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Sanofi's Bird-Flu Vaccine Gets Backing
posted by admin on 01/03/07
Outside Panel Advises FDA to Approve Use Of Likely Stopgap
An outside advisory committee told the Food and Drug Administration that a Sanofi-Aventis SA vaccine should win the first U.S. regulatory approval for use in an avian-influenza pandemic, despite limited evidence of its efficacy and safety.
FDA and advisory-panel members said the product is likely to be a stopgap measure as newer versions are developed. Several companies, including Sanofi-Aventis itself, are working on other vaccines expected to work better against the H5N1 bird flu that has killed more than 100 patients, mostly in Asia.
See complete coverage of efforts to contain avian flu, including an interactive graphic on the science of the virus and a look back at major flu epidemics.
Sanofi has said it doesn't plan to commercially market the first-generation vaccine reviewed yesterday. Rather, doses of the product are expected to comprise part of a national stockpile and could be provided to health workers and other first responders if they are at risk of infection.
The avian flu has so far spread only occasionally from birds to humans, and would need to mutate for any widespread outbreak to occur.
Committee members struggled with how to evaluate a vaccine that isn't aimed at broad use and may soon be made obsolete. The early Sanofi vaccine is "less than desirable" and "not a solution to the H5N1 problem," said Robert Couch, a professor at Baylor College of Medicine. "This is a Step One to move us in that direction" toward later, more advanced vaccines.
The panel voted unanimously in favor of the vaccine's safety and effectiveness for use during a pandemic or in cases of potential high-risk exposure, while saying the evidence for both was very limited. "I hope we never have to use it," said Melinda Wharton, an official at the Centers for Disease Control and Prevention. But, she added, "this is the vaccine we have now." One member abstained from the vote over safety.
In a statement, Sanofi-Aventis called the vaccine "first-generation" and said it is committed to a "robust" development program for flu-pandemic preparedness.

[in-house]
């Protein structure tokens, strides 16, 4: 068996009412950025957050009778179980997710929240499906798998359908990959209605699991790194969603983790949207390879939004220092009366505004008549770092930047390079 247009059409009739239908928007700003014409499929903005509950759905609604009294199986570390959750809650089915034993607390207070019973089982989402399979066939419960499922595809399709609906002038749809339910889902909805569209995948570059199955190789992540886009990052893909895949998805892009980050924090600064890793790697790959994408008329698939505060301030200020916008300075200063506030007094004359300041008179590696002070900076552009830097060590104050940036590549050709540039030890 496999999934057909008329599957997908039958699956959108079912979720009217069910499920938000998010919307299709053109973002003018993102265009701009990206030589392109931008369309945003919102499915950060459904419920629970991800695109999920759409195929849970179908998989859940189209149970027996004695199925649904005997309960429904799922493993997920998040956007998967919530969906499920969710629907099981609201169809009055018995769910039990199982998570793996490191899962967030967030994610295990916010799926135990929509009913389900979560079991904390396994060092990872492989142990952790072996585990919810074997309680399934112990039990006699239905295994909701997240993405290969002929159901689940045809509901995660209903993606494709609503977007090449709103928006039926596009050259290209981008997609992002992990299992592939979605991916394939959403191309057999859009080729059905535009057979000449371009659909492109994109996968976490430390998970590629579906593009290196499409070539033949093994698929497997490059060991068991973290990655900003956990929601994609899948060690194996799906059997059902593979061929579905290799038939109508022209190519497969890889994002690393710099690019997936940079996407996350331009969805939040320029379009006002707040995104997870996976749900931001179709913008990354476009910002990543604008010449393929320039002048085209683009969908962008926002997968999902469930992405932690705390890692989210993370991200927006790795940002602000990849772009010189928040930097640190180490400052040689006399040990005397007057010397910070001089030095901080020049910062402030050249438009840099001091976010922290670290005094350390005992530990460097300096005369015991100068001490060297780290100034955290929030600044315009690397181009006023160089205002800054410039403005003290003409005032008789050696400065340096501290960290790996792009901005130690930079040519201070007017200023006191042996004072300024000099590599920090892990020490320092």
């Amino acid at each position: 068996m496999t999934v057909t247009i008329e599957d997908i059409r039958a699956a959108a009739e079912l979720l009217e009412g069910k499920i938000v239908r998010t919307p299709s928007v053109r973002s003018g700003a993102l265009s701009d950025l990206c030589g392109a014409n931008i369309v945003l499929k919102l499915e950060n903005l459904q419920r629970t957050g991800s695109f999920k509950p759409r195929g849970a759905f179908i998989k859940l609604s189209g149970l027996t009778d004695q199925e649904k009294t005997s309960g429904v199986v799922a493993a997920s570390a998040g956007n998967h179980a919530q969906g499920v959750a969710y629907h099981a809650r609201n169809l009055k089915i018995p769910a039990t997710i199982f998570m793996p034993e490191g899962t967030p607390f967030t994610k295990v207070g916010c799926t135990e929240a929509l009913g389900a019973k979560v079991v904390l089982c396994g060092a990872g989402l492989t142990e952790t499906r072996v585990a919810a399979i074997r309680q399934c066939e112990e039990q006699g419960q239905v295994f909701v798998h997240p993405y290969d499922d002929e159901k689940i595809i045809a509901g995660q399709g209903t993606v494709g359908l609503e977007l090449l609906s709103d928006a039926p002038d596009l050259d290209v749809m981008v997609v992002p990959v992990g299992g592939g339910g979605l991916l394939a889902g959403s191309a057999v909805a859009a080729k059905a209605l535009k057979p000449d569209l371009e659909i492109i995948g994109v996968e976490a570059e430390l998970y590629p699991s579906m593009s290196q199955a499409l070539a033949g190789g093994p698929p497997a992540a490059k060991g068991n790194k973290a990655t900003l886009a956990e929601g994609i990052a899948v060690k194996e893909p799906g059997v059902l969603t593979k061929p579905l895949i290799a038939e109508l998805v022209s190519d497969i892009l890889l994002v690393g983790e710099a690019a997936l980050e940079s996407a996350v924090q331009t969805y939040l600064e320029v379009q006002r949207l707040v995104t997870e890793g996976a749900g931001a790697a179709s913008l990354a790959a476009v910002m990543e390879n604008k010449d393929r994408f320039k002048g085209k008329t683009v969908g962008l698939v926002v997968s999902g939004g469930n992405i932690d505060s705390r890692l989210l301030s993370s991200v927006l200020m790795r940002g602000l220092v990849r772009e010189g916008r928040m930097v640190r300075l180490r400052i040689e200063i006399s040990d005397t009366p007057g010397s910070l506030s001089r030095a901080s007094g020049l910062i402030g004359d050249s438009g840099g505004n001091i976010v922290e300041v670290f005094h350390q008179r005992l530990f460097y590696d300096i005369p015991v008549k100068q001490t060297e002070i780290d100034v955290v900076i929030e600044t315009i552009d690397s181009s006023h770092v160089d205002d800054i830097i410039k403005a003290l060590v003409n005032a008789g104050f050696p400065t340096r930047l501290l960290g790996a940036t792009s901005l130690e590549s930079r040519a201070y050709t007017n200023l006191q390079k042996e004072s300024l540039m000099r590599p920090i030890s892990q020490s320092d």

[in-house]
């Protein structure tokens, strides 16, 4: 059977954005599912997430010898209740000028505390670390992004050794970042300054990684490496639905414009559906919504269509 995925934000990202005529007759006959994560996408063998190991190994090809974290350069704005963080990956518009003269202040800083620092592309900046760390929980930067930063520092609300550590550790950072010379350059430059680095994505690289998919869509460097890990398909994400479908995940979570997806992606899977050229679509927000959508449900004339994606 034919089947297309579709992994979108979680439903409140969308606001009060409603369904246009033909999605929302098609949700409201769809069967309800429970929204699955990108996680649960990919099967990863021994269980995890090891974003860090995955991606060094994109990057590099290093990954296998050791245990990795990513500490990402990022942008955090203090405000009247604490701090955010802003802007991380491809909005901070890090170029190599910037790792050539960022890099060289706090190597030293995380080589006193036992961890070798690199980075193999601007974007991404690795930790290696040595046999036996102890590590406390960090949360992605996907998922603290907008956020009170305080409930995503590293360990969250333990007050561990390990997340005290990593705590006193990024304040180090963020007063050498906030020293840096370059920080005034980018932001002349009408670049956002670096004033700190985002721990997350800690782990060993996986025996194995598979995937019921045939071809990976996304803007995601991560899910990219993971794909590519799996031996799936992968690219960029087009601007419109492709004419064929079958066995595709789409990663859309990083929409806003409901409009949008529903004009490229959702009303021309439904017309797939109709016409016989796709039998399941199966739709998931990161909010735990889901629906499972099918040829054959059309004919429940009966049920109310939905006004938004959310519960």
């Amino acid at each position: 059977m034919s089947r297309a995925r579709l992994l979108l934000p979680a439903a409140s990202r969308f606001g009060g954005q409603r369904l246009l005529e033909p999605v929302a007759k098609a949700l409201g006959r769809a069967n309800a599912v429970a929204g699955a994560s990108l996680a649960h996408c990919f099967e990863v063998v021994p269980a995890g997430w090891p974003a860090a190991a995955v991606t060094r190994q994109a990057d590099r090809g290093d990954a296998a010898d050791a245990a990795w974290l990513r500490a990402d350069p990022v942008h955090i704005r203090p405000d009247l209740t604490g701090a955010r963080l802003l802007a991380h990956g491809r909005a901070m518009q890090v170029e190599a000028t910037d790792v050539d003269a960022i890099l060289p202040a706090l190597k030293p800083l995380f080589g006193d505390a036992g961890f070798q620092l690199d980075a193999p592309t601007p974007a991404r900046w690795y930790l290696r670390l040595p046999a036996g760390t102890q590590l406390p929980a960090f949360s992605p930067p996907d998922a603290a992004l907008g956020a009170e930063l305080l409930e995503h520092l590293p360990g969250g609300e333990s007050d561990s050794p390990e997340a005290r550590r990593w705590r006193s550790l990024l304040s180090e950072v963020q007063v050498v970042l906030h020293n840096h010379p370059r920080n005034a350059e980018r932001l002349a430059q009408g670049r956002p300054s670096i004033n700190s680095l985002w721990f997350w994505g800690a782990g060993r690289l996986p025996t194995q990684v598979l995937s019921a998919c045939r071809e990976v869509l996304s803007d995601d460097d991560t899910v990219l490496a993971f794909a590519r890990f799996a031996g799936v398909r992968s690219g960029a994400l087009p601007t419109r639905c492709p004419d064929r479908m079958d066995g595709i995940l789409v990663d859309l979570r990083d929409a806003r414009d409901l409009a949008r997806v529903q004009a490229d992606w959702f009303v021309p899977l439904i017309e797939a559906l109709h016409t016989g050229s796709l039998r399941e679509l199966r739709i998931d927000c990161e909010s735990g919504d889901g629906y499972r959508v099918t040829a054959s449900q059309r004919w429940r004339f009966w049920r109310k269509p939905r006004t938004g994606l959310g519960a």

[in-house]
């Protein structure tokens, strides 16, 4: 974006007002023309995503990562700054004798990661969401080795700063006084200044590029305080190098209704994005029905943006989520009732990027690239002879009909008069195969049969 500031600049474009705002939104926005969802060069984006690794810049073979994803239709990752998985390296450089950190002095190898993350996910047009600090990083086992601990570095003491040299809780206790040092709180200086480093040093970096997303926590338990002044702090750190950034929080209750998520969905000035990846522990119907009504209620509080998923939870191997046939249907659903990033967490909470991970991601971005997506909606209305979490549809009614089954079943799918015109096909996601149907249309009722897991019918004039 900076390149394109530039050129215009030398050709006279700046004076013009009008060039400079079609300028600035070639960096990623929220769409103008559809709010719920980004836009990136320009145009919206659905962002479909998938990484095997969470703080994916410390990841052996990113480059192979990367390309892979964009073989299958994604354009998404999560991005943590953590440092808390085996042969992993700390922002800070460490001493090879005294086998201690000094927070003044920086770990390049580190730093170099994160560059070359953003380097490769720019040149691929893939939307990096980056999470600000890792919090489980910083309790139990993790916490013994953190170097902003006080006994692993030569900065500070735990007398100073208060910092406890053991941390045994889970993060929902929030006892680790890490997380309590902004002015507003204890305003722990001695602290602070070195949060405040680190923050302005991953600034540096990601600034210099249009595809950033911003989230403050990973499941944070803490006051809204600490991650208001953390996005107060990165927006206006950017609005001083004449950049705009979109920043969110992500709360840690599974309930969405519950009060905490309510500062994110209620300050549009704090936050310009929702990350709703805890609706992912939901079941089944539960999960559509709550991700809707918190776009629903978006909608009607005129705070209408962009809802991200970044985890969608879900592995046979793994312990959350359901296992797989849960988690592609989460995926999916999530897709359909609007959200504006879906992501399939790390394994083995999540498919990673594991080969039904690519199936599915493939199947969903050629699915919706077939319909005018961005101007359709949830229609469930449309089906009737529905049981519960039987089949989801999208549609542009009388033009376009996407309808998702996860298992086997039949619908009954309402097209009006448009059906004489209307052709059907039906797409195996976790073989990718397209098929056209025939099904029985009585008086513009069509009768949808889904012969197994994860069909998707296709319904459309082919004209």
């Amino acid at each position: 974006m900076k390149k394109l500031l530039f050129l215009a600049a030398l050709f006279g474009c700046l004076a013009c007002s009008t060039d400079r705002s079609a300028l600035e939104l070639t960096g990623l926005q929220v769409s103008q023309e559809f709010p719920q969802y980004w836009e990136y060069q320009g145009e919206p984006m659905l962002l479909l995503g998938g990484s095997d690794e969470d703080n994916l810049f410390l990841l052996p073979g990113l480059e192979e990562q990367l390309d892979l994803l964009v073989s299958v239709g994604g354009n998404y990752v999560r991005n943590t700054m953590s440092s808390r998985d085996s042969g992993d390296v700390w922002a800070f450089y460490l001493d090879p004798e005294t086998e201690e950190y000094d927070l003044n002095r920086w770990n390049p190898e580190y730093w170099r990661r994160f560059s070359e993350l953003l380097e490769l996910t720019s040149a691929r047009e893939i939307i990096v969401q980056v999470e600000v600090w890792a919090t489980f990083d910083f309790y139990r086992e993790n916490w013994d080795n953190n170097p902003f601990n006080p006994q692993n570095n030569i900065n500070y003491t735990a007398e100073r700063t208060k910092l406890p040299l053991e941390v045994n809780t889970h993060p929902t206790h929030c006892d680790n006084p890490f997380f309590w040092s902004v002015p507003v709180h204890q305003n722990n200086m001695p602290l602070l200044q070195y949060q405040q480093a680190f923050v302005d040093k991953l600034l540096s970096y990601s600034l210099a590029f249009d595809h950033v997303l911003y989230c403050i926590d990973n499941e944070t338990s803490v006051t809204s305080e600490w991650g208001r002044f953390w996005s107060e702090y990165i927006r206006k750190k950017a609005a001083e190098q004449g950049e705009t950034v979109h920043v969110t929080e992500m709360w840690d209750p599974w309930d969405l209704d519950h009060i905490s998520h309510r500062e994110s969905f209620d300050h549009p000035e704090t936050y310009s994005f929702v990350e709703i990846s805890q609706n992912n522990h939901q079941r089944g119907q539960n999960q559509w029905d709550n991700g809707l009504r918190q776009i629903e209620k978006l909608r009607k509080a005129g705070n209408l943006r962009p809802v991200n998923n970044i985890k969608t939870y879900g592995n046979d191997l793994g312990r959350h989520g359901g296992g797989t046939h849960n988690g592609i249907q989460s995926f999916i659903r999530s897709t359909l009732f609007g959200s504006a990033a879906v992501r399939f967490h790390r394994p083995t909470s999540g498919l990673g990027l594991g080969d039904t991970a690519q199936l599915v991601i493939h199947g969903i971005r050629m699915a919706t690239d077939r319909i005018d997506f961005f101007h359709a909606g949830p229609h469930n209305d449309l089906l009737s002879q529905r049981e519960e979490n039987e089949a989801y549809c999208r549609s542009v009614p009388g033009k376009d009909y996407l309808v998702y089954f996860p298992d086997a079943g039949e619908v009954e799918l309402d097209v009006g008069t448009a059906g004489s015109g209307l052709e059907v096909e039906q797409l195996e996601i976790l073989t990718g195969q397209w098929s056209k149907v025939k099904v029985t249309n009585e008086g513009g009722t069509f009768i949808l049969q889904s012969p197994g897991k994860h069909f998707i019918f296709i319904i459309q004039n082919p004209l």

The H5N1 bird flu has infected at least 273 people world-wide, killing 166 since the virus re-emerged in late 2003, according to the World Health Organization. Vaccines developed to counter the current H5N1 strains might not work well against any future mutated pandemic version.
The early Sanofi vaccine was tested in a limited trial by the National Institutes of Health. The FDA said it raised no major safety concerns and produced the targeted immune response in about 45% of 91 people tested with the largest dose. Agency officials said that in guidelines drafted after the vaccine was in development, the FDA called for companies to aim at a rate closer to 70% for healthy adults between the ages of 18 and 64. But "even at lower levels, there's the possibility of protection," said Jesse Goodman, director of the FDA's biologics center.
Other companies with bird-flu vaccines in development include GlaxoSmithKline PLC, Novartis AG, CSL Ltd. of Australia and Baxter International Inc., of Deerfield, Illinois. Sanofi-Aventis itself is working on additional types of H5N1 vaccine that it believes will prove more effective. These newer shots contain an extra ingredient called an "adjuvant," which is designed to make the shots more powerful at lower doses. A Sanofi spokesman said yesterday that the company hasn't yet submitted these newer-generation shots to the FDA for review.
Glaxo is also developing an H5N1 vaccine containing an adjuvant, which it submitted to European regulators for review in January and plans to submit to the FDA later this year or early next year, a Glaxo spokeswoman said yesterday. In a Glaxo-run trial of 400 people, two doses of the vaccine produced a strong immune response against the H5N1 virus in more than 80% of people who received it, Glaxo reported last summer. Each dose contained 3.8 micrograms of antigen.
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